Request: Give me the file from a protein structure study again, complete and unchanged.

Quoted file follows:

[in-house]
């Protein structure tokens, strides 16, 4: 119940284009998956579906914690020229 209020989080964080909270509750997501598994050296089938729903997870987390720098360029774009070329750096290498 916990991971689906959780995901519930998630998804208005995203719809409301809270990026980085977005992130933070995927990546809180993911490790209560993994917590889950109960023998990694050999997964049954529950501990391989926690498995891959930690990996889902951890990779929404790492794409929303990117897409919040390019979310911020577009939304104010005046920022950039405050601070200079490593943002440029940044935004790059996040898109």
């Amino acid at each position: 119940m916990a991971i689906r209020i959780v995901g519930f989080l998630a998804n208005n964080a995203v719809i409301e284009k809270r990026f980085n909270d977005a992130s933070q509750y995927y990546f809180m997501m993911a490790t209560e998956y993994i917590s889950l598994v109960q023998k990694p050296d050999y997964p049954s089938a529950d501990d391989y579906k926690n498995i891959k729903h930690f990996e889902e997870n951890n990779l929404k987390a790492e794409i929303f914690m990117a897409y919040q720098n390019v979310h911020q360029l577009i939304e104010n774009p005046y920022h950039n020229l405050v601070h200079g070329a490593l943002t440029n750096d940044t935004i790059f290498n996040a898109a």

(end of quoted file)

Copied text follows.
[in-house]
């Protein structure tokens, strides 16, 4: 119940284009998956579906914690020229 209020989080964080909270509750997501598994050296089938729903997870987390720098360029774009070329750096290498 916990991971689906959780995901519930998630998804208005995203719809409301809270990026980085977005992130933070995927990546809180993911490790209560993994917590889950109960023998990694050999997964049954529950501990391989926690498995891959930690990996889902951890990779929404790492794409929303990117897409919040390019979310911020577009939304104010005046920022950039405050601070200079490593943002440029940044935004790059996040898109």
């Amino acid at each position: 119940m916990a991971i689906r209020i959780v995901g519930f989080l998630a998804n208005n964080a995203v719809i409301e284009k809270r990026f980085n909270d977005a992130s933070q509750y995927y990546f809180m997501m993911a490790t209560e998956y993994i917590s889950l598994v109960q023998k990694p050296d050999y997964p049954s089938a529950d501990d391989y579906k926690n498995i891959k729903h930690f990996e889902e997870n951890n990779l929404k987390a790492e794409i929303f914690m990117a897409y919040q720098n390019v979310h911020q360029l577009i939304e104010n774009p005046y920022h950039n020229l405050v601070h200079g070329a490593l943002t440029n750096d940044t935004i790059f290498n996040a898109a």